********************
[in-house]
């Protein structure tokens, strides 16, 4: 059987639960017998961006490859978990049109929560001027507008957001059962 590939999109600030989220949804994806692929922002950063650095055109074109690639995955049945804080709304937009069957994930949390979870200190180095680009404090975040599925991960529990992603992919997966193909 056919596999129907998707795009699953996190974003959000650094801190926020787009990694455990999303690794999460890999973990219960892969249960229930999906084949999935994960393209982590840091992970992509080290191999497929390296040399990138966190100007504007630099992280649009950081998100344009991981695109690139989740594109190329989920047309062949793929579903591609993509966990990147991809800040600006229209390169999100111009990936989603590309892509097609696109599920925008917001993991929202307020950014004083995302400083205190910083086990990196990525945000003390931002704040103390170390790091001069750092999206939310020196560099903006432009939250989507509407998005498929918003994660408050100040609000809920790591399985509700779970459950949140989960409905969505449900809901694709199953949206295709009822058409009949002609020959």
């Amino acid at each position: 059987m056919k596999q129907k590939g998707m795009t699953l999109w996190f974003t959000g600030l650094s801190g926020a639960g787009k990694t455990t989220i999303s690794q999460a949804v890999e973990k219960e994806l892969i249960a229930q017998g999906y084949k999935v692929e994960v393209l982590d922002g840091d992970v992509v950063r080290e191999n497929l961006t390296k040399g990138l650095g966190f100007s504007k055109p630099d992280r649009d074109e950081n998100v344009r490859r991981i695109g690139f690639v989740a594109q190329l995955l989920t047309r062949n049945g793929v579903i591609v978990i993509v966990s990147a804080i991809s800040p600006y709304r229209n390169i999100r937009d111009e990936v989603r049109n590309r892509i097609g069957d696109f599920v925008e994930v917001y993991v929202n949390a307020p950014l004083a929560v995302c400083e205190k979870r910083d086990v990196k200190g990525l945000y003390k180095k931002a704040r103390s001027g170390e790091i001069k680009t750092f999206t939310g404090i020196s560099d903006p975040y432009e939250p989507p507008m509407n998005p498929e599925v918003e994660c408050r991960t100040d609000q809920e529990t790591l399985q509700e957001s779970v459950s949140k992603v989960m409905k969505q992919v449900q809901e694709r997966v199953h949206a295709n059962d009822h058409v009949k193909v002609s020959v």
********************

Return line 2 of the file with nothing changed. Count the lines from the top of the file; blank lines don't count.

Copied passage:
């Protein structure tokens, strides 16, 4: 059987639960017998961006490859978990049109929560001027507008957001059962 590939999109600030989220949804994806692929922002950063650095055109074109690639995955049945804080709304937009069957994930949390979870200190180095680009404090975040599925991960529990992603992919997966193909 056919596999129907998707795009699953996190974003959000650094801190926020787009990694455990999303690794999460890999973990219960892969249960229930999906084949999935994960393209982590840091992970992509080290191999497929390296040399990138966190100007504007630099992280649009950081998100344009991981695109690139989740594109190329989920047309062949793929579903591609993509966990990147991809800040600006229209390169999100111009990936989603590309892509097609696109599920925008917001993991929202307020950014004083995302400083205190910083086990990196990525945000003390931002704040103390170390790091001069750092999206939310020196560099903006432009939250989507509407998005498929918003994660408050100040609000809920790591399985509700779970459950949140989960409905969505449900809901694709199953949206295709009822058409009949002609020959």